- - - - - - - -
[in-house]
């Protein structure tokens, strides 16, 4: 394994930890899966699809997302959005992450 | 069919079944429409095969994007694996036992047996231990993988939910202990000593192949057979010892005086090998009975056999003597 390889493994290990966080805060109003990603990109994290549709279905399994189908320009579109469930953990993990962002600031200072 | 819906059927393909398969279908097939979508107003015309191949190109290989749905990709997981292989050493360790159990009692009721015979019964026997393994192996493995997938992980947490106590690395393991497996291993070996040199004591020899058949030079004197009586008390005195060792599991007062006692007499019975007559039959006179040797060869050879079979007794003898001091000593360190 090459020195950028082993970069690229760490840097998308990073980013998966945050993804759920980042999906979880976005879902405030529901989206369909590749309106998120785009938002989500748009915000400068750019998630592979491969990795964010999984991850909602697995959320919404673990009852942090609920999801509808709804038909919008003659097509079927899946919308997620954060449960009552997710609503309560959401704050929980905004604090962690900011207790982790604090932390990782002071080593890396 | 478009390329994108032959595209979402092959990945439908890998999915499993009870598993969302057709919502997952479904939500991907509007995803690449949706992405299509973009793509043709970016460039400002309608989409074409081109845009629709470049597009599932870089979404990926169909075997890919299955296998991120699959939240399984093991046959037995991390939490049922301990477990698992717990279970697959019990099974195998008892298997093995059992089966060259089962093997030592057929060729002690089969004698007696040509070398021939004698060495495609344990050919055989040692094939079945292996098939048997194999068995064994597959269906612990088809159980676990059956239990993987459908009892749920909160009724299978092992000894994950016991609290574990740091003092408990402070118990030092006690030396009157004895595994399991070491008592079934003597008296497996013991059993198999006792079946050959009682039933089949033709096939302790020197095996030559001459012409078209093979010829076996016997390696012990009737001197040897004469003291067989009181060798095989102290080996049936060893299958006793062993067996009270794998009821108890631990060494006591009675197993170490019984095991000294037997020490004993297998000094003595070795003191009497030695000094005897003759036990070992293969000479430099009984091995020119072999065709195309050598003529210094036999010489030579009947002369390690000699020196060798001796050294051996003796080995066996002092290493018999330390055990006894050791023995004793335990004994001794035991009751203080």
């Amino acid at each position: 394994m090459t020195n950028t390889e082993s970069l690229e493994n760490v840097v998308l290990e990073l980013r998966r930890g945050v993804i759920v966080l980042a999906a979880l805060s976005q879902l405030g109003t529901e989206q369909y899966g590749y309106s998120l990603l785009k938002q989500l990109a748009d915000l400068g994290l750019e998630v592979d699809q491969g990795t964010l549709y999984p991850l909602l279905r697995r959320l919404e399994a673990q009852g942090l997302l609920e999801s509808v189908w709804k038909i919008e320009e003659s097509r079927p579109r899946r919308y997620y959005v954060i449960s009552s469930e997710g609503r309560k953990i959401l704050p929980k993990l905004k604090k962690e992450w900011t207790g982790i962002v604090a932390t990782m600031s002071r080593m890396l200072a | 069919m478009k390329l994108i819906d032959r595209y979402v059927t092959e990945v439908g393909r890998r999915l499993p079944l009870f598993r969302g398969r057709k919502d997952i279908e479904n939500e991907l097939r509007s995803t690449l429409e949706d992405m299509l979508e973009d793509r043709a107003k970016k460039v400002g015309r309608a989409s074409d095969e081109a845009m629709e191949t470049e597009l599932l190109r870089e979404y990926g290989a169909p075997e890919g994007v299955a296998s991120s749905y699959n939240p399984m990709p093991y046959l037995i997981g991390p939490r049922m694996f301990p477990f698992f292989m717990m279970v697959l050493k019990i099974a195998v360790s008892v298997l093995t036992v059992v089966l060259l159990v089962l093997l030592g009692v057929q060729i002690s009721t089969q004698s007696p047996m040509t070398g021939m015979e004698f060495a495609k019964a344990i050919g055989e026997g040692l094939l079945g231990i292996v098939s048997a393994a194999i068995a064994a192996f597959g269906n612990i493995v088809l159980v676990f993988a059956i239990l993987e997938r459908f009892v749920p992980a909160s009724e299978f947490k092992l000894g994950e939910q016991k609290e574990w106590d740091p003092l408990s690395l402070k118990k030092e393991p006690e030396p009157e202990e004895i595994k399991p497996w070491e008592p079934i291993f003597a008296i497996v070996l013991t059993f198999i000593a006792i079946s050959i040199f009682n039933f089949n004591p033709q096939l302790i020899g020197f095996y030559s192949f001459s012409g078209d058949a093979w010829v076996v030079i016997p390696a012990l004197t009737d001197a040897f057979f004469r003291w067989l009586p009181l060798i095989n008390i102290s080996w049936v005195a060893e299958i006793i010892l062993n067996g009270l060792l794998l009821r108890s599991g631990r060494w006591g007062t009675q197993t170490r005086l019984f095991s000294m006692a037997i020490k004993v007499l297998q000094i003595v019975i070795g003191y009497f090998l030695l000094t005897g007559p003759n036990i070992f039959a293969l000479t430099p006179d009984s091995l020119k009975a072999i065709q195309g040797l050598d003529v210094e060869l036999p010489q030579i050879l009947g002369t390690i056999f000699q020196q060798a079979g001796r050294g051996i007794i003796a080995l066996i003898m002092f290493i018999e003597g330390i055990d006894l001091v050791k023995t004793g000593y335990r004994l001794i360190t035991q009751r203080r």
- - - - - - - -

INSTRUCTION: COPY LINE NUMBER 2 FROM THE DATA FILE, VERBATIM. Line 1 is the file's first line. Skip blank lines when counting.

């Protein structure tokens, strides 16, 4: 394994930890899966699809997302959005992450 | 069919079944429409095969994007694996036992047996231990993988939910202990000593192949057979010892005086090998009975056999003597 390889493994290990966080805060109003990603990109994290549709279905399994189908320009579109469930953990993990962002600031200072 | 819906059927393909398969279908097939979508107003015309191949190109290989749905990709997981292989050493360790159990009692009721015979019964026997393994192996493995997938992980947490106590690395393991497996291993070996040199004591020899058949030079004197009586008390005195060792599991007062006692007499019975007559039959006179040797060869050879079979007794003898001091000593360190 090459020195950028082993970069690229760490840097998308990073980013998966945050993804759920980042999906979880976005879902405030529901989206369909590749309106998120785009938002989500748009915000400068750019998630592979491969990795964010999984991850909602697995959320919404673990009852942090609920999801509808709804038909919008003659097509079927899946919308997620954060449960009552997710609503309560959401704050929980905004604090962690900011207790982790604090932390990782002071080593890396 | 478009390329994108032959595209979402092959990945439908890998999915499993009870598993969302057709919502997952479904939500991907509007995803690449949706992405299509973009793509043709970016460039400002309608989409074409081109845009629709470049597009599932870089979404990926169909075997890919299955296998991120699959939240399984093991046959037995991390939490049922301990477990698992717990279970697959019990099974195998008892298997093995059992089966060259089962093997030592057929060729002690089969004698007696040509070398021939004698060495495609344990050919055989040692094939079945292996098939048997194999068995064994597959269906612990088809159980676990059956239990993987459908009892749920909160009724299978092992000894994950016991609290574990740091003092408990402070118990030092006690030396009157004895595994399991070491008592079934003597008296497996013991059993198999006792079946050959009682039933089949033709096939302790020197095996030559001459012409078209093979010829076996016997390696012990009737001197040897004469003291067989009181060798095989102290080996049936060893299958006793062993067996009270794998009821108890631990060494006591009675197993170490019984095991000294037997020490004993297998000094003595070795003191009497030695000094005897003759036990070992293969000479430099009984091995020119072999065709195309050598003529210094036999010489030579009947002369390690000699020196060798001796050294051996003796080995066996002092290493018999330390055990006894050791023995004793335990004994001794035991009751203080």